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Could you please advice me some useful analysis results which might be necessary to be used with Liouville's theorem ("any bounded entire function is constant"), Open mapping theorem ("non-constant holomorphic function is open"), Maximum modulus principle.

For instance, in one of the course exercises I had to use the fact that a continuous function on a compact set achieves a maximum. I would really appreciate if you give an example of application of the result that you bring in connection to

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  • $\begingroup$ The maximum modulus principle is used in an enormous number of results. $\endgroup$ – DanielWainfleet Jul 3 '18 at 5:31
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I think it was James Littlewood who wrote "Could a fellowship be awarded for a dissertation of 2 lines? Presumably. For example:

Theorem. A non-constant complex polynomial $p$ has a zero.

Proof. Otherwise $1/p$ is a non-constant bounded entire function." (END QUOTE).

The Fundamental Theorem of Algebra was actually first proved by Gauss, well before Liouville's theorem (and Littlewood knew this). But it can be easily proved using Liouville's result:

Let $p:\Bbb C\to \Bbb C$ be a non-constant polynomial. Since $|p(z)|\to \infty$ uniformly as $|z|\to \infty$ there exists $r\in \Bbb R^+$ such that $|z|\geq r\implies |p(z)|>|p(0)|.$ Therefore $\inf \{|p(z)|:z\in \Bbb C\}=\inf \{|p(z)|:|z|\leq r\}=$ $=\min \{|p(z)|:|z|\leq r\}.$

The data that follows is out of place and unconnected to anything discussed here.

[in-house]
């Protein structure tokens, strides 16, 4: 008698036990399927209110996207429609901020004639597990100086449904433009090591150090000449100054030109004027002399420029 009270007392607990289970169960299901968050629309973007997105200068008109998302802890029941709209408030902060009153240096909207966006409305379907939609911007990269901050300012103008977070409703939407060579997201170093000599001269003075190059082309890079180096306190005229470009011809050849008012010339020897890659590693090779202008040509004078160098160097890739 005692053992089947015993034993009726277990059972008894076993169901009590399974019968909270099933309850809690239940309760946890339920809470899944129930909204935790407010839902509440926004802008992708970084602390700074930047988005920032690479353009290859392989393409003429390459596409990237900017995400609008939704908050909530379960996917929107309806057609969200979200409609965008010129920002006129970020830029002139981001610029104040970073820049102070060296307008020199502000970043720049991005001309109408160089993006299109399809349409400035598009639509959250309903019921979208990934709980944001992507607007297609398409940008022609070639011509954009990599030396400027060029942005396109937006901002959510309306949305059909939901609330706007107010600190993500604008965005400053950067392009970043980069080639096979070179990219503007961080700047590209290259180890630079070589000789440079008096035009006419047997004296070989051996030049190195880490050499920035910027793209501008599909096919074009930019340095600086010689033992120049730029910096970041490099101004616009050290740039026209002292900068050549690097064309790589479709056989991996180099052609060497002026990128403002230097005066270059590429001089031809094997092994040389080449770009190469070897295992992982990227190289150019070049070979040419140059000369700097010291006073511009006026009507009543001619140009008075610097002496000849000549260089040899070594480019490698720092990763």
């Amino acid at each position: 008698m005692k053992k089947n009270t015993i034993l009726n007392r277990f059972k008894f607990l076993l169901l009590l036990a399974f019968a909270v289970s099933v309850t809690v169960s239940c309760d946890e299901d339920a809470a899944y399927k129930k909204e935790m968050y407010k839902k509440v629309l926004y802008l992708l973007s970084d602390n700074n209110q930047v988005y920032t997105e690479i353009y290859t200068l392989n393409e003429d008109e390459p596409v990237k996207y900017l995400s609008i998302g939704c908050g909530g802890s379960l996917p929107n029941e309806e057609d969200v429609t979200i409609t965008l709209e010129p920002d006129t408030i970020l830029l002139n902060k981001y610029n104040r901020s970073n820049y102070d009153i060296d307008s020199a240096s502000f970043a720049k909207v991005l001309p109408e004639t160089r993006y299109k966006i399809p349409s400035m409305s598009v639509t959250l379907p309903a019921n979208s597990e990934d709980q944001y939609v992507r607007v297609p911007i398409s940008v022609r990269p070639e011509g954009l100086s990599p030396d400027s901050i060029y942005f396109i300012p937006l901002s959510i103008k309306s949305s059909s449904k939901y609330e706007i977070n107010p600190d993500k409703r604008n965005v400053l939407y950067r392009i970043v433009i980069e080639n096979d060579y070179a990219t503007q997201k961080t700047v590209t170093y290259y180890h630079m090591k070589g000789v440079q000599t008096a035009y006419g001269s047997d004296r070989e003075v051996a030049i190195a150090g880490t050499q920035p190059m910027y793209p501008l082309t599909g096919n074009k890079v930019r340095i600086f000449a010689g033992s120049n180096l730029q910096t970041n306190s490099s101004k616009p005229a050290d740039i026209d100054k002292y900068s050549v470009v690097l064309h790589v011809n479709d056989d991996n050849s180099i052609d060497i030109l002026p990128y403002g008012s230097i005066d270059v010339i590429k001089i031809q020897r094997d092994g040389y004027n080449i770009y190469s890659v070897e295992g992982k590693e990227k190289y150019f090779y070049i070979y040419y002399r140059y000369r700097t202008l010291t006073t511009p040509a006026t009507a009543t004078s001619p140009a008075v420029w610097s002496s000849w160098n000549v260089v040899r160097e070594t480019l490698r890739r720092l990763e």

This $\min$ must be $0,$ otherwise $1/p$ is a non-constant bounded entire function.

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  • $\begingroup$ $|p(z)|$ is continuous and $S=\{z\in \Bbb C: |z|\leq r\} $ is compact and not empty so $\min \{|p(z)|:z\in S\}$ exists. $\endgroup$ – DanielWainfleet Jul 3 '18 at 5:26
  • $\begingroup$ Thank you, Daniel. Yes, we had this proof of the Fundamental theorem of algebra in the course. $\endgroup$ – Aleksei N Jul 3 '18 at 7:04
  • $\begingroup$ A generalization of the Fundamental Theorem of Algebra: If $U$ is a non-empty connected open subset of $ \Bbb C$ and if $f$ is analytic and non-constant on $U$ then the real-valued function $|f|$ cannot have any local minimum value other than $0.$ $\endgroup$ – DanielWainfleet Aug 28 '18 at 0:49

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